In spite of the mixed evidence, physicians aspire to provide high-quality care and build a positive doctor-patient relationship. To reward behavior focused on care quality, the Affordable Care Act (ACA) of 2010 promoted a shift from reimbursement based on “fee-for service” to a “pay for performance” model with the goal of moving toward a physician reimbursement system that “rewards value rather than volume.” Section 3007 of the ACA mandated that the Centers for Medicare & Medicaid Services (CMS) begin applying a value modifier that incorporates both cost and quality data to the Medicare Physician Fee Schedule (MPFS) by 2015.9

Defining value-based care is complex and multifaceted. The MPFS includes a value-based payment modifier linked to care quality. The value-based care purchasing program links 30% of a hospital’s total performance score to the patient experience of care domain. The remaining 70% of the total performance score is linked to clinical processes of care (20%), patient outcomes (30%), and efficiency (20%) domains.10 According to the CMS, providers who satisfactorily submit Physician Quality Reporting System data during the 2014 reporting period will qualify for an incentive payment equal to 0.5% of their total estimated Part B MPFS-allowed charges during the same reporting period. However, those providers who do not satisfactorily report quality data will be subject to a 2% payment adjustment to their MPFS for services provided in 2016.11

Beginning January 1, 2015, the differential payment system mandated by the ACA and defined as part of Section 1848(p) of the Social Security Act went into effect for all groups of physicians with 100 or more eligible individual providers. The value modifier for 2015 will be calculated based on data from 2013. In 2016, groups of 10 or more providers who submit claims under a single tax identification number will be subject to the value modifier based on performance in 2014. It will be applied to all physicians beginning in January 2017. The budget for all payments will remain neutral, meaning that, in aggregate, increased payments to high-performing physicians will be offset by reduced payments to lower-performing physicians. Of note, this payment structure does not apply to physicians caring for patients in rural health clinics, federally qualified health centers or critical access hospitals.9,1115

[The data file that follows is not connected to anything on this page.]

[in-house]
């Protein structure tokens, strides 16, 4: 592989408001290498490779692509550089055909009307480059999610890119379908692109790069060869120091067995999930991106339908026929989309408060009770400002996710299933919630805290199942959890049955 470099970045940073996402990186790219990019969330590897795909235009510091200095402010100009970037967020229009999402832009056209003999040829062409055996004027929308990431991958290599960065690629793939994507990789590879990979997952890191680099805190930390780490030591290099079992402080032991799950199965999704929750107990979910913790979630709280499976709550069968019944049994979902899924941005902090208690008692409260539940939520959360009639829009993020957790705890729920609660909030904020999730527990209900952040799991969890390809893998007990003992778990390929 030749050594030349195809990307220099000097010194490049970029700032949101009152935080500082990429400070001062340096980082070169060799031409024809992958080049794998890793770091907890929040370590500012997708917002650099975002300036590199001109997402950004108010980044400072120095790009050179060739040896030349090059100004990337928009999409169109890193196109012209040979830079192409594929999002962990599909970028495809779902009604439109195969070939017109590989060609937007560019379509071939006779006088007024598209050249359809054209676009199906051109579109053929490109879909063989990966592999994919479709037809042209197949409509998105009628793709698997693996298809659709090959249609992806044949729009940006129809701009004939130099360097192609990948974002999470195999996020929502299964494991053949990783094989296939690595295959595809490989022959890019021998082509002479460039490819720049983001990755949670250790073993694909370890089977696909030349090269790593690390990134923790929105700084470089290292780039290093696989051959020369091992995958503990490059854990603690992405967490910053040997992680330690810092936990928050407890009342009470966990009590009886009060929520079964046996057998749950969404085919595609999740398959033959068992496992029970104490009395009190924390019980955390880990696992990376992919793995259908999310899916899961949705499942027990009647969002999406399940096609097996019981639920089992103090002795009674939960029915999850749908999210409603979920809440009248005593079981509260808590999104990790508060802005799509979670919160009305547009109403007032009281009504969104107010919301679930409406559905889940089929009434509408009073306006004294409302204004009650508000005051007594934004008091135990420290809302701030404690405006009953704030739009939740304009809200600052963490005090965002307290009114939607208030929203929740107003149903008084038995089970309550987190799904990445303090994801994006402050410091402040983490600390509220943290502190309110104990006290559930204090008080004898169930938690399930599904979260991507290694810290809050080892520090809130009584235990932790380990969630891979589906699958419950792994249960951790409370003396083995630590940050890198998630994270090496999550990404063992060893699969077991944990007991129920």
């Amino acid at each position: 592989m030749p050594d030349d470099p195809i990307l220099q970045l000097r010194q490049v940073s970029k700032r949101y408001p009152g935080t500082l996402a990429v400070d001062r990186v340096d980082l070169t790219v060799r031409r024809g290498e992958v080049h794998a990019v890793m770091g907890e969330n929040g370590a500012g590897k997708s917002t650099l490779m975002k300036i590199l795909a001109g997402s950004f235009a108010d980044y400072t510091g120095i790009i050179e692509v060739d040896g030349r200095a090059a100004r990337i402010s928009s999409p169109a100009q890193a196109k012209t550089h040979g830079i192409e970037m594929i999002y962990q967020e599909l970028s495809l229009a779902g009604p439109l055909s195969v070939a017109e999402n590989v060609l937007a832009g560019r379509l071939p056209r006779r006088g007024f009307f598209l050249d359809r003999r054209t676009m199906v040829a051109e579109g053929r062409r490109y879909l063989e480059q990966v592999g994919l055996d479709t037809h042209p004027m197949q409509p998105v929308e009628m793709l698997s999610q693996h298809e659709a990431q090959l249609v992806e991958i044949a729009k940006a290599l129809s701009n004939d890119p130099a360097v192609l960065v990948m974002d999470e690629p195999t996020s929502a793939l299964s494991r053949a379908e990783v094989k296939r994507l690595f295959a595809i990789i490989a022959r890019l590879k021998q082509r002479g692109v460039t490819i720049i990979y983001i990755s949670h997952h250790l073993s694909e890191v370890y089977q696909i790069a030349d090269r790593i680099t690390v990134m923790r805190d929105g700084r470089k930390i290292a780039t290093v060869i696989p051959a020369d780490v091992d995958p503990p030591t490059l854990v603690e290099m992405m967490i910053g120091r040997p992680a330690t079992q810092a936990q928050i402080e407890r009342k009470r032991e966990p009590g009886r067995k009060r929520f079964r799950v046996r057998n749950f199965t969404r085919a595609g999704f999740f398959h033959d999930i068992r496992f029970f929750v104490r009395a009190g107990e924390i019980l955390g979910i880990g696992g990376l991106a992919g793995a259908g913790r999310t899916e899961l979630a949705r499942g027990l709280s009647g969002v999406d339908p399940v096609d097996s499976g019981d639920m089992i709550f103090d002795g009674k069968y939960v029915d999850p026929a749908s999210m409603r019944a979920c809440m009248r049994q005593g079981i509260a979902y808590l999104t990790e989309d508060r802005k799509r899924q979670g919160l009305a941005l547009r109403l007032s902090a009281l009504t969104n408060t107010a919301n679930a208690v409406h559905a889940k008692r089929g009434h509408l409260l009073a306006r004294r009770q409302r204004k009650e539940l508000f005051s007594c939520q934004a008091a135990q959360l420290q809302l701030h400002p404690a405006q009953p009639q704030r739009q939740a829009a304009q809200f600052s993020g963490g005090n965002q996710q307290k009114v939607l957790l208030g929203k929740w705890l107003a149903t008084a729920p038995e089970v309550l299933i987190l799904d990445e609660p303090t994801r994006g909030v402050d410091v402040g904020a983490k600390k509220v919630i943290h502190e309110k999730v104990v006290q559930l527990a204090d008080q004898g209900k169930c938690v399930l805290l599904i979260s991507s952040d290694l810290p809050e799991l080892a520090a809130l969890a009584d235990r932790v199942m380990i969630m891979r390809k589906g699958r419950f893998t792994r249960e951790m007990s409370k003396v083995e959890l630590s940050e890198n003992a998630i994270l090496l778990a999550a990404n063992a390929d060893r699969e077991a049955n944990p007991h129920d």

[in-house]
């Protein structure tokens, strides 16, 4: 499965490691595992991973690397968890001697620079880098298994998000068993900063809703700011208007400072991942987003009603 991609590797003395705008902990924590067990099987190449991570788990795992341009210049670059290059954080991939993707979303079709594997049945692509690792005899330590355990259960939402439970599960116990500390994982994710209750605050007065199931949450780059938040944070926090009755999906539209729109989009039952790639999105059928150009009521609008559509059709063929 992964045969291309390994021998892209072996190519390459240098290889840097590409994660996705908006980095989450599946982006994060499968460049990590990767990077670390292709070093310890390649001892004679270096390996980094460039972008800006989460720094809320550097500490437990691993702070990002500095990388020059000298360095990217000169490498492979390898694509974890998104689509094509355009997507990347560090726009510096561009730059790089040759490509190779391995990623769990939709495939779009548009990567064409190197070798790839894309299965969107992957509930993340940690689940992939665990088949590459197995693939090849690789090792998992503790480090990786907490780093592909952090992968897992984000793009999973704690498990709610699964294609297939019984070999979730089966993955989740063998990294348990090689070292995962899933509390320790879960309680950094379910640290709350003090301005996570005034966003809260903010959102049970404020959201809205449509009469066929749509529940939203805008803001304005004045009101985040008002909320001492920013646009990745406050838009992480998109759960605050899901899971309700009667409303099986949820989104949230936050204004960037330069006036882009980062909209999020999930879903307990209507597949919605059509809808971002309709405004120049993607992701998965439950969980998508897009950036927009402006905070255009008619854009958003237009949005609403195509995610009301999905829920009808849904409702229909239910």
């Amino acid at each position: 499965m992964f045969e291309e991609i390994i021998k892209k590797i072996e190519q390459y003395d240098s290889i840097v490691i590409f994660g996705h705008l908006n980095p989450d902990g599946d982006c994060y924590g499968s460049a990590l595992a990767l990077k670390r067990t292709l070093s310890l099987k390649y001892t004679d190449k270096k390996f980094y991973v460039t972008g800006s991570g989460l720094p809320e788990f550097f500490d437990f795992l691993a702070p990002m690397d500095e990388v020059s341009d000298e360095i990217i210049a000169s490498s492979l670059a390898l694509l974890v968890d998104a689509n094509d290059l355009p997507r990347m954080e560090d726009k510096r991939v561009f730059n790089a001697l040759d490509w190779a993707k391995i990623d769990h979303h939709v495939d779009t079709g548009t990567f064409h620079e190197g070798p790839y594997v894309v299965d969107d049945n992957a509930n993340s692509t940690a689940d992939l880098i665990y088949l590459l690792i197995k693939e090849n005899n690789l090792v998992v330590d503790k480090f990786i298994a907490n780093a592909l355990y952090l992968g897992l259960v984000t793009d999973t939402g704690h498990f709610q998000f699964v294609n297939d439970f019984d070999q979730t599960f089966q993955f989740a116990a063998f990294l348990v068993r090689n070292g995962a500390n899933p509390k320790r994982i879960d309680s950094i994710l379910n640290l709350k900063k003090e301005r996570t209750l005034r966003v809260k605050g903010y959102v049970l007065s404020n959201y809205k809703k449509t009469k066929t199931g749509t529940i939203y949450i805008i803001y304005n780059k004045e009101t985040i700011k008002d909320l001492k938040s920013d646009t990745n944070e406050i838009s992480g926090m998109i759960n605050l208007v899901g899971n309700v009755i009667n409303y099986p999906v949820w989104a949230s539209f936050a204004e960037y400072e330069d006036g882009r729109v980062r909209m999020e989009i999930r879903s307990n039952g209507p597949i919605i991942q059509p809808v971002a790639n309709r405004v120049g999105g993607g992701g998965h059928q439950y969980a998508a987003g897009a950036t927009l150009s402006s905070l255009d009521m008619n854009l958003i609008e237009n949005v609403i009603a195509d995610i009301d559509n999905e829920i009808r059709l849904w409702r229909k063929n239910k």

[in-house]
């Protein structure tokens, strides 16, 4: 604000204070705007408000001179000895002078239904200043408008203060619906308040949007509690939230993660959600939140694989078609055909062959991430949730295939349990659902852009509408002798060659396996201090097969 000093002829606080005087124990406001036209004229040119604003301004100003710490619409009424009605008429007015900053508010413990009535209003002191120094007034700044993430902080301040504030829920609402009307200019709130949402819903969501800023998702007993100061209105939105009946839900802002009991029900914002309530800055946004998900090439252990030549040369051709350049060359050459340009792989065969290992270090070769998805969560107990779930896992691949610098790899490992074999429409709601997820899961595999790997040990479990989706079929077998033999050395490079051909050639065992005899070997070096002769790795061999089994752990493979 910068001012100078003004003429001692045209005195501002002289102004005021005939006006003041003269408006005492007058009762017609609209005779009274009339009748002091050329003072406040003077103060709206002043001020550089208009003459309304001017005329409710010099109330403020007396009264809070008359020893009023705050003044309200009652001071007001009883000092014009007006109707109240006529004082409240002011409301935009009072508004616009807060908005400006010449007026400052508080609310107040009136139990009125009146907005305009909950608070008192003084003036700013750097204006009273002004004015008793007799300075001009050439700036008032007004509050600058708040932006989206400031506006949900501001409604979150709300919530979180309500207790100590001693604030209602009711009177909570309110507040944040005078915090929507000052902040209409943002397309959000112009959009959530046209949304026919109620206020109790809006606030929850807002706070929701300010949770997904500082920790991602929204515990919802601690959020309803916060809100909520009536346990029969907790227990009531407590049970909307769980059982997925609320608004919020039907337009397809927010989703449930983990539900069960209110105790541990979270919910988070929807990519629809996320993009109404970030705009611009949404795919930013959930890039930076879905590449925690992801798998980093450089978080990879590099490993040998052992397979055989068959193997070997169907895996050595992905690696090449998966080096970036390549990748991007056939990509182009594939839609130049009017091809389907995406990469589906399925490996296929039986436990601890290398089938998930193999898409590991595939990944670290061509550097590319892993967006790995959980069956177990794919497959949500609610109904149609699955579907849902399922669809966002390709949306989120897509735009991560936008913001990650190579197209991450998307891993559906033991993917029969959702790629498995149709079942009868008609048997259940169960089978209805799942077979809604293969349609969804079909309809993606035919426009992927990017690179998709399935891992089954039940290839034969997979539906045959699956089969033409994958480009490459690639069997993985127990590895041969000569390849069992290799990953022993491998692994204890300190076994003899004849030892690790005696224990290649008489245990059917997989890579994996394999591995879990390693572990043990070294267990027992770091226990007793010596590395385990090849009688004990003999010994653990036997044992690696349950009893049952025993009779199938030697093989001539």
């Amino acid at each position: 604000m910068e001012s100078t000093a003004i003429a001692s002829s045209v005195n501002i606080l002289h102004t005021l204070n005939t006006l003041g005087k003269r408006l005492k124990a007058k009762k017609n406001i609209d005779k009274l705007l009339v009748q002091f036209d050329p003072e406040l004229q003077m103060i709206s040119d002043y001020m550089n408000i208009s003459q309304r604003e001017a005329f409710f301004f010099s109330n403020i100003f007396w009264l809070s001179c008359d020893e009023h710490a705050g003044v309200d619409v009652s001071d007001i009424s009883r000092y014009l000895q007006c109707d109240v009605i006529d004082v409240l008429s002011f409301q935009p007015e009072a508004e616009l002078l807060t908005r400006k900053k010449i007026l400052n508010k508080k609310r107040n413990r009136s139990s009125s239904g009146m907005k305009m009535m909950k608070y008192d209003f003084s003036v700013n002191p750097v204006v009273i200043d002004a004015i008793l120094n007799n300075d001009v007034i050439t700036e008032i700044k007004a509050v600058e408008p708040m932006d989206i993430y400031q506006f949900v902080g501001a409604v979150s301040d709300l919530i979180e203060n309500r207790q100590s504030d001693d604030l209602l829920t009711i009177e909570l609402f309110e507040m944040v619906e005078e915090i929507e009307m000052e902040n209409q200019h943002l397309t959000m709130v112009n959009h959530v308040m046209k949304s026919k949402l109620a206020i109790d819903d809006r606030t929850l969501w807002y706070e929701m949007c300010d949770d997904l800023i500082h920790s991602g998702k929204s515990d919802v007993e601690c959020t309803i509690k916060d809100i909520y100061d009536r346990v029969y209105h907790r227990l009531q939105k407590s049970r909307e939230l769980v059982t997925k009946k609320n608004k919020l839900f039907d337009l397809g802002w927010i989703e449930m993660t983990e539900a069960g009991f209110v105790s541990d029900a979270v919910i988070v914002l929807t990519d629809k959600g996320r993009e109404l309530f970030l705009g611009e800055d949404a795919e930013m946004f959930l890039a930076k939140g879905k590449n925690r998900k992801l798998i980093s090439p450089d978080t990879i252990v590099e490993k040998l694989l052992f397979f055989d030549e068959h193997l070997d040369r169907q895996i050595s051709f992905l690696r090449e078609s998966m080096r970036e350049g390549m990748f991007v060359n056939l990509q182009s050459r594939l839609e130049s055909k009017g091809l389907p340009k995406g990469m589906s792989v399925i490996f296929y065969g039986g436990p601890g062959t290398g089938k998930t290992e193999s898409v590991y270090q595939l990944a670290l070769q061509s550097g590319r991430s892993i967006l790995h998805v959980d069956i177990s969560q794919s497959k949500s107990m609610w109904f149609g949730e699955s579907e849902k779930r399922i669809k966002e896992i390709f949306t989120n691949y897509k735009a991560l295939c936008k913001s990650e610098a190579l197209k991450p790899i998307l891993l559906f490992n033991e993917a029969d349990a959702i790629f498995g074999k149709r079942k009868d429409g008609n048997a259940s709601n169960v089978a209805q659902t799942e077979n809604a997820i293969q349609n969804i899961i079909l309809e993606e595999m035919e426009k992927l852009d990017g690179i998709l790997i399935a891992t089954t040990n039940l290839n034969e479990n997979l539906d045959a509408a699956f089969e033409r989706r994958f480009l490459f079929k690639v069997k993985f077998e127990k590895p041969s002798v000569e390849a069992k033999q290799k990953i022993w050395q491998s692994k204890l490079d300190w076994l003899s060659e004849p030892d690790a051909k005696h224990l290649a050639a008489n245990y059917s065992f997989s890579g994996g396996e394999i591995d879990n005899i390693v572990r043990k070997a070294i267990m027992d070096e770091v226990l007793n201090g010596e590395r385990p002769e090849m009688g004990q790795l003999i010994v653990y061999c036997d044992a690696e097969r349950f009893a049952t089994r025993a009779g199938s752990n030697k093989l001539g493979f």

Although value-based care purchasing only applies to CMS reimbursements, other payers will likely continue to follow CMS’s lead. Major health plans such as Blue Cross Blue Shield of Massachusetts and HealthPlus of Michigan and multistakeholder organizations such as California’s Integrated Healthcare Association have already incorporated patient experience scores into pay-for-performance measures.16 We, therefore, expect that the importance of physician quality performance measures in reimbursement from all payers will only grow as the health-care industry continues to emphasize quality over quantity of care. Although the payment system is complex and evolving, an understanding of the fundamentals of value-based purchasing is essential for the physician who aims to maximize reimbursements and the financial success of his or her practice.

Given the growing financial importance of patient experience metrics, it is important to understand how these data are collected, organized, and reported at the national level. CMS administers several different patient experience surveys that assess patient ratings of health care in a variety of settings. These surveys include ratings of hospitals, home health care, and physicians as well as health and drug plans. Through the Physician Quality Reporting System and the application of the value-based modifier, providers are financially incentivized to report quality information which will in turn be publicly reported and compared with national benchmarks and past performance by CMS.

The Consumer Assessment of Healthcare Providers and Systems Surveys

Many of the surveys used by CMS are from the Consumer Assessment of Healthcare Providers and Systems (CAHPS) surveys. These surveys are developed and maintained by the US Agency for Healthcare Research and Quality. The hospital CAHPS survey was first implemented in 2006 as an instrument to measure patients’ perspectives on hospital care. The current hospital CAHPS survey is a 32-item questionnaire administered to a random sample of adult inpatients between 48 h and 6 weeks after hospital discharge, regardless of Medicare enrollment status. It was developed by the CMS and Agency for Healthcare Research and Quality and is endorsed by the National Quality Forum. The survey underwent rigorous scientific review to assess the validity of the instrument prior to implementation.17,18